By the Court.—Judgment affirmed.




[1]  Initially, the DOT moved to dismiss for failure to state a claim upon which relief may be granted, and the trial court’s final “order” states that it is granting the DOT’s motion and dismissing the complaint with prejudice.  However, since parties on both sides submitted briefs with attached affidavits, and since the trial court reviewed that information and referenced it in its decision, and even referred to the proceeding as a summary judgment proceeding, we are treating the order as a grant of summary judgment.  See Wis. Stat. § 802.06(3); Converting/Biophile Labs., Inc. v. Ludlow Composites Corp., 2006 WI App 187, ¶2, 296 Wis. 2d 273, 722 N.W.2d 633 (“When, on a motion to dismiss, parties present matters outside the pleadings, the motion should be processed as one for summary judgment.”).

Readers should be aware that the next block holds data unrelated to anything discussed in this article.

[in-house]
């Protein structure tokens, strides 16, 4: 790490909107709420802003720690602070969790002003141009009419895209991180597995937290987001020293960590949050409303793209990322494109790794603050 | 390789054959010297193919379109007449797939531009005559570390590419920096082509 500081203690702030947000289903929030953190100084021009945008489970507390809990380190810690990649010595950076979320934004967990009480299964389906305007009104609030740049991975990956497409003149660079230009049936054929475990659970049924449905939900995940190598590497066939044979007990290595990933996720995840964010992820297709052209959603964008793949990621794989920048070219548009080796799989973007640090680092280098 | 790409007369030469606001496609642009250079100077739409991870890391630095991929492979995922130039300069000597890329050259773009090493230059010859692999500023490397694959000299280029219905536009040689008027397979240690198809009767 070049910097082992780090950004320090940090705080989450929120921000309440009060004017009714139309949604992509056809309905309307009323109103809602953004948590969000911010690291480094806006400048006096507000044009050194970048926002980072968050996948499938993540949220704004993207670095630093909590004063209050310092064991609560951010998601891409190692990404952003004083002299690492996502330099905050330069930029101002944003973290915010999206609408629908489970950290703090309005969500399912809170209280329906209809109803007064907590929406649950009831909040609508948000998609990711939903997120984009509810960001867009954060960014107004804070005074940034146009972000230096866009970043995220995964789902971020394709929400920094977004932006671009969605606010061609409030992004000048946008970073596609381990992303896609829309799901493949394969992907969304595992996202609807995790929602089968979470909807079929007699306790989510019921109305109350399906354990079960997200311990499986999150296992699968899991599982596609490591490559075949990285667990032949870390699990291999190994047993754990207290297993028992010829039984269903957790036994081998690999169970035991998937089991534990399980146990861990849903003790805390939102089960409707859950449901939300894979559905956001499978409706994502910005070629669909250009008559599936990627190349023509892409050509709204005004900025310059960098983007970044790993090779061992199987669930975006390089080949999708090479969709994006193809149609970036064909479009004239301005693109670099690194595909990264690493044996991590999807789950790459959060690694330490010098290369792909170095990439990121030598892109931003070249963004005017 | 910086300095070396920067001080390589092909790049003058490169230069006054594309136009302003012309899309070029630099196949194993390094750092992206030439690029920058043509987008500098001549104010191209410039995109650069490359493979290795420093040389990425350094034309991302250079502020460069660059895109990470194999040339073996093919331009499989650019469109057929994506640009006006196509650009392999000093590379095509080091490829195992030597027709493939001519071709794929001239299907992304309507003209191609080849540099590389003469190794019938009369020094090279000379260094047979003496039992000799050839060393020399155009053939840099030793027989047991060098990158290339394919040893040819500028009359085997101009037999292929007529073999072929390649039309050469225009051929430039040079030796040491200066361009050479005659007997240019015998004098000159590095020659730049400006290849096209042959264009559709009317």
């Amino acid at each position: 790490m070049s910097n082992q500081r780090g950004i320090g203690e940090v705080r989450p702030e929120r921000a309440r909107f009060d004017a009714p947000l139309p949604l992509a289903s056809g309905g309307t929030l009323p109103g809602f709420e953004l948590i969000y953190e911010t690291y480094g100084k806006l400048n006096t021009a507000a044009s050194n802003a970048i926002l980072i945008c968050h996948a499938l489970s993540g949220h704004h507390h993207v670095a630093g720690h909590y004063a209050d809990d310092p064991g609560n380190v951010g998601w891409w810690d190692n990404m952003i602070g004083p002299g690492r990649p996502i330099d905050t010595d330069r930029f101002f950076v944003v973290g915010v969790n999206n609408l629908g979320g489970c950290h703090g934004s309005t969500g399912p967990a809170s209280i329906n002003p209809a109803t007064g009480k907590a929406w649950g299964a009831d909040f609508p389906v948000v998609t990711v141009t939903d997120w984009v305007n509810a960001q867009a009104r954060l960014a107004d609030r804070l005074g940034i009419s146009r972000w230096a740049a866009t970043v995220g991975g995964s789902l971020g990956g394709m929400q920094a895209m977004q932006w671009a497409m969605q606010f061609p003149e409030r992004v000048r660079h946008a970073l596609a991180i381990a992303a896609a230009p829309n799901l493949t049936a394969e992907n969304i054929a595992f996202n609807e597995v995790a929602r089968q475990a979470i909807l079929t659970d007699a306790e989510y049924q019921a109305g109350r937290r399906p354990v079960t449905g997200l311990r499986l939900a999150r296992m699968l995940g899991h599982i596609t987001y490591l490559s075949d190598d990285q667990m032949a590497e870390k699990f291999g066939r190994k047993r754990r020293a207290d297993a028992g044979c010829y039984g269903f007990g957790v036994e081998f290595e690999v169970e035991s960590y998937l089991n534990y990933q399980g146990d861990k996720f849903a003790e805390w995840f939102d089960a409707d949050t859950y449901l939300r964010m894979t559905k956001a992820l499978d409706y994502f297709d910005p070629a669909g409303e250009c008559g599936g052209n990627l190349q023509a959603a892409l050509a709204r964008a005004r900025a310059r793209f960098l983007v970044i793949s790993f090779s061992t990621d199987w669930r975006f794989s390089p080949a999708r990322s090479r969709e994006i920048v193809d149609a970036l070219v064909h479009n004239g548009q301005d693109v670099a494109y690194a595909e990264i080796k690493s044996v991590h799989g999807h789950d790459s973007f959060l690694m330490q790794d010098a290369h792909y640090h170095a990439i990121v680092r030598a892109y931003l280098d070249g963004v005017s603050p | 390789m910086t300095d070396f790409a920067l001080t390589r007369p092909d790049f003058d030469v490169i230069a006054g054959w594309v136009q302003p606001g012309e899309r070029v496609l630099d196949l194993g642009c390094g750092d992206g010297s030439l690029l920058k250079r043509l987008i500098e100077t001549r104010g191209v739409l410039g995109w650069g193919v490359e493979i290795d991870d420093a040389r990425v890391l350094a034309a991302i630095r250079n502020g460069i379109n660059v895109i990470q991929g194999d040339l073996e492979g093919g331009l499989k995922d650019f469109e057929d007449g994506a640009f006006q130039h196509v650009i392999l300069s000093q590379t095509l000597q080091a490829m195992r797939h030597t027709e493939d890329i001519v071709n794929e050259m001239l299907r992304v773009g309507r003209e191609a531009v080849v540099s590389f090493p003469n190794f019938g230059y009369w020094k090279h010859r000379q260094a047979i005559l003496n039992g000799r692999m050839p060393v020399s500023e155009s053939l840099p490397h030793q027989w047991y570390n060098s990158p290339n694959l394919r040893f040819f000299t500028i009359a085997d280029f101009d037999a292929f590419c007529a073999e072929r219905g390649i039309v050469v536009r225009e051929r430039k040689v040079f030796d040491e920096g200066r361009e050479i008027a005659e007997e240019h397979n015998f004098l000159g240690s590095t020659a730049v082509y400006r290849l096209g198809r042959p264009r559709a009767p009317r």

[2]  All references to the Wisconsin Statutes are to the 2007-08 version unless otherwise noted.

[3]  In their initial briefs, the parties did not directly address the issue of standing to debate safety in Wis. Stat. § 32.05(5) proceedings.  Pursuant to an order dated April 6, 2010, both parties provided supplemental briefs on the issue.

[4]  No one disputes that the DOT in this case is acting as the legislature’s delegate.  See Wis. Stat. § 84.09(2).

[5]  The example of an obviously unsafe road design that we came up with was a road that leads to the edge of a cliff for no apparent reason. 

[6]  The relevant part of Wis. Stat. § 32.08(6)(b) (1969) reads, “Within 10 days after the conclusion of such hearing the commission shall make a written award specifying therein the property taken and the compensation.”  (Emphasis added.)

[7]  The court in Herro v. Natural Resources Board, 53 Wis. 2d 157, 176-77, 192 N.W.2d 104 (1971), noted that Wis. Stat. § 32.08(6)(b) (1969) was a time limit requirement.  Even though § 32.05(2a) involves a different type of requirement, we find that the same logic applies: the use of the word “shall” in a condemnation procedure statute is not dispositive, as the Kauers assert.